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Reunion celebrates matriarch

Monday January 07, 2019 Written by Published in Local

The Molingi Reunion held over the last two weeks brought around 200 people together and is the largest Pukapukan family reunion to date. The reunion celebrated Rarotonga resident Romani Katoa’s grandmother on his Pukapukan side.


 “Our mama’s name which is ‘Te Kuti Molingi ote Wakalua’, or the ‘The Good Morning of the Wakalua Wind’, is also on one of the columns at the shelter hut at Avatiu Harbour,” Katoa wrote in a letter to CINews.

Katoa says that with nearly 200 reunion members from Australia, New Zealand, Pukapuka and Rarotonga staying at the Pukapuka, Manihiki and Mitiaro hostels, the scene was set for a great family event.

She is also descended from Ngati Tutara of Rapa in the Australs, French Polynesia and Raiatea. She was one of the key informants for anthropologists Ernest and Pearl Beaglehole’s book, “'Ethnology of Pukapuka”, especially in the matters of women.  In 1934 Sir Peter Buck (Te Rangi Hiroa) arranged for Ernest and Pearl Beaglehole to go to remote Pukapuka as part of his comprehensive Pacific island ethnographic survey. According to Te Ara Encyclopedia of New Zealand website, the project sought to provide a baseline ethnography for every Pacific culture.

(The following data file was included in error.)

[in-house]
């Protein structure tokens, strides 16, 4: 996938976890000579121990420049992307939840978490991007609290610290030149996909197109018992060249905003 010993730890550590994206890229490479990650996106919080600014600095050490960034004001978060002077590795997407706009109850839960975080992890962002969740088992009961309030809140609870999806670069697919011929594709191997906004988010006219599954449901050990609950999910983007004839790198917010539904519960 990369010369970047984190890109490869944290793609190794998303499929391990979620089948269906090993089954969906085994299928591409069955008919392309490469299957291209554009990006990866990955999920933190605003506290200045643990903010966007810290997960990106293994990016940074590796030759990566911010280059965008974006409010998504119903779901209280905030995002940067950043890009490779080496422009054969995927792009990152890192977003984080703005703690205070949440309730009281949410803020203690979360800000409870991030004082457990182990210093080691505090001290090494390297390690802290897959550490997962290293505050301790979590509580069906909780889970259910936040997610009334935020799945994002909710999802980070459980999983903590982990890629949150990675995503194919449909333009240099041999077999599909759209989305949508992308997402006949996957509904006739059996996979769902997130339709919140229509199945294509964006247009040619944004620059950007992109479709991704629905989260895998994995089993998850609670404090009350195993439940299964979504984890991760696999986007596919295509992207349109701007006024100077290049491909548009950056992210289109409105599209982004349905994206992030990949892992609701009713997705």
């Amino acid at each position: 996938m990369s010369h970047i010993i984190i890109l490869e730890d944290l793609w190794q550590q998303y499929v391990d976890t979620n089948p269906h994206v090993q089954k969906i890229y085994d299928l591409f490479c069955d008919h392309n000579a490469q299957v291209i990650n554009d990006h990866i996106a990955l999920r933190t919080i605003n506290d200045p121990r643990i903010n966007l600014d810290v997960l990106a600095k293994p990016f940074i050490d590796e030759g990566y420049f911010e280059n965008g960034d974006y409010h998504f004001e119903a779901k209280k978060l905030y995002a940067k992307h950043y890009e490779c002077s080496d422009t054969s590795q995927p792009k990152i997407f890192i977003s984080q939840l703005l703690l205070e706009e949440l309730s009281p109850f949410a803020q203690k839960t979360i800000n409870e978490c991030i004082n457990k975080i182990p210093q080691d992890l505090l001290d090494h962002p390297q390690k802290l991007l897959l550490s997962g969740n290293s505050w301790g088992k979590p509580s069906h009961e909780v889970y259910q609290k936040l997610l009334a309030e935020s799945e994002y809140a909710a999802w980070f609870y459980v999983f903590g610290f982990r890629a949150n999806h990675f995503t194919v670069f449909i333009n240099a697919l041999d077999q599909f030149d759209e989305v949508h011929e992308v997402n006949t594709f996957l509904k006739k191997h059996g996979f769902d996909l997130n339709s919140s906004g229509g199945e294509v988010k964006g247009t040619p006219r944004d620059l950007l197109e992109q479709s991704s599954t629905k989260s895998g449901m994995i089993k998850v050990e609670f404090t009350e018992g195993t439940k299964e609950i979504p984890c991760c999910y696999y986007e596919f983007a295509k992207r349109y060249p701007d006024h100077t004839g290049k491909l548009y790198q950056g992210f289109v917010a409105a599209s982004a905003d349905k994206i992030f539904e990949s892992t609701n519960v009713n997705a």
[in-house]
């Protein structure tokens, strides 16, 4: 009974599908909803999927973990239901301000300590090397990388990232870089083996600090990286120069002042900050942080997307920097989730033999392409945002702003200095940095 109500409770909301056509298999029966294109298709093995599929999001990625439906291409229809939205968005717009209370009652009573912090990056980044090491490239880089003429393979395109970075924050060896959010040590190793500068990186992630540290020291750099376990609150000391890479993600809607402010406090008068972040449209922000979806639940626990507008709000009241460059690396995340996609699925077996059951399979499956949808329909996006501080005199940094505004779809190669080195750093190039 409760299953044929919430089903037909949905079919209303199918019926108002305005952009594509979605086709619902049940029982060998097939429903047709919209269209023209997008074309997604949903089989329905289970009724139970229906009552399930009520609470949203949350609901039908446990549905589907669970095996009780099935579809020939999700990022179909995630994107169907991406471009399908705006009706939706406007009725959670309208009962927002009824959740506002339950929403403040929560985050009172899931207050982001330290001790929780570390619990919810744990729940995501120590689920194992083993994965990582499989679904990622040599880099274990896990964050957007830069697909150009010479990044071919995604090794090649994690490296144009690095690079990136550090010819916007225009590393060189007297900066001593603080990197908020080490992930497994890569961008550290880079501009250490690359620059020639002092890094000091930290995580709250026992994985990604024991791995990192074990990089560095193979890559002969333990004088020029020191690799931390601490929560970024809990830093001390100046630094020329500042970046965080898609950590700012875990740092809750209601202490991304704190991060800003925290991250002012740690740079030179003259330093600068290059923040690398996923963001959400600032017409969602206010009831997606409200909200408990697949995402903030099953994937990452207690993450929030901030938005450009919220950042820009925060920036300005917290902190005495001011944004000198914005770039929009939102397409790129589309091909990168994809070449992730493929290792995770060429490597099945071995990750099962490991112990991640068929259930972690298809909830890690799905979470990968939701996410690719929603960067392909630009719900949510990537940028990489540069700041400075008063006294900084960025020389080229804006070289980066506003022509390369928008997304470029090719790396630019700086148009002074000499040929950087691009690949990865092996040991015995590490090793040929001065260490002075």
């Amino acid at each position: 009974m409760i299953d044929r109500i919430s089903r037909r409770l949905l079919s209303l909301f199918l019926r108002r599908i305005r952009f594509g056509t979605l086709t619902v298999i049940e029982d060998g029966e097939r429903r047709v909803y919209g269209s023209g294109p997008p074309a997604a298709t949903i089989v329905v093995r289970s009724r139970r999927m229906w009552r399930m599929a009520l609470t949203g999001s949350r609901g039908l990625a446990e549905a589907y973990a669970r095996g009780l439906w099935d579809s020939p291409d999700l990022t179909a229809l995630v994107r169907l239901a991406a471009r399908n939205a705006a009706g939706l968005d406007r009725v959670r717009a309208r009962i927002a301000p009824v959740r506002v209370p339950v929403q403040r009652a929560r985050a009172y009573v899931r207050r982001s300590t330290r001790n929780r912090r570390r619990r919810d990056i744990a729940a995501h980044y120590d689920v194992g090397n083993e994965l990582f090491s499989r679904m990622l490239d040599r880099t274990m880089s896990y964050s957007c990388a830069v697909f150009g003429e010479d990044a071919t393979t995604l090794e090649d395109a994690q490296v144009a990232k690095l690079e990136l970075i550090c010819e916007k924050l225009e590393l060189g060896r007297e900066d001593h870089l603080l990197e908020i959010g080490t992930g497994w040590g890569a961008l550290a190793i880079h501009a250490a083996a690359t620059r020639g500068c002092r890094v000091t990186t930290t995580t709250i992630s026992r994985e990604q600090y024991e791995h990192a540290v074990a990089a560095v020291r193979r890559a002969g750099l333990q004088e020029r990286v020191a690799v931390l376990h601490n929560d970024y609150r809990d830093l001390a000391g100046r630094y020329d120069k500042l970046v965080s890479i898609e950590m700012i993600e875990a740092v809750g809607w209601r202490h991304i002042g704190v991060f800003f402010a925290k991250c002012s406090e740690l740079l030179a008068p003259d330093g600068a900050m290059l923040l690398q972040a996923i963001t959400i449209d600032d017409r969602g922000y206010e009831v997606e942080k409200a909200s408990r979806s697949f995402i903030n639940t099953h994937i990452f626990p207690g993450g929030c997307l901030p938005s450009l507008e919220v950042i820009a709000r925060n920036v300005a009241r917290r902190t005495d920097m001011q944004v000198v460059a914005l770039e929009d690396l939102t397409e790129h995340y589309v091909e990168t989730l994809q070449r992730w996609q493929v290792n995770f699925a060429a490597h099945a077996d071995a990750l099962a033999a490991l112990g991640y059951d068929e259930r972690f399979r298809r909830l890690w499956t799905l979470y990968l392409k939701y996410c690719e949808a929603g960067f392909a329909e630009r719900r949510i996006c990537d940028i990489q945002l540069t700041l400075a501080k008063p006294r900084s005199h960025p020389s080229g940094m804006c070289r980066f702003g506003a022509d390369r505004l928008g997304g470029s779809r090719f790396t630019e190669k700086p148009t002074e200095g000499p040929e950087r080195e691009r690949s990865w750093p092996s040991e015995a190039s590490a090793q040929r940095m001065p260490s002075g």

The Beagleholes completed their research in 1935 and returned to Honolulu to write their notes, still the most comprehensive of any Bernice P. Bishop Museum expedition, and published in 1938 as “Ethnology of Pukapuka.”

“On our reunion shirt designs, there was a wawa mawolawola (taro) which is our mama’s own taro which she found and nurtured in Pukapuka and survives to this day and is passed on to family members within the clan. The design of the shark on the back of our shirts represented the shark tribe from which her line comes from in Pukapuka.”

Katoa says the family took part in many activities including genealogy sessions, cross-island walks, a lagoon cruise, mini-golf, harbour activities and a fishing competition, church services and weaving. Members also joined in the Pukapuka Sports Day on Rarotonga with Tawa Lalo and Tawa Ngake.

And they were certainly well fed, says Katoa.

“Food was all sorts of reef fish from the north including parrot fish, ature, crayfish and grated utu.”

“Our reunion closed on New Year’s Eve and everyone is now staying with other family members and at hotels.”

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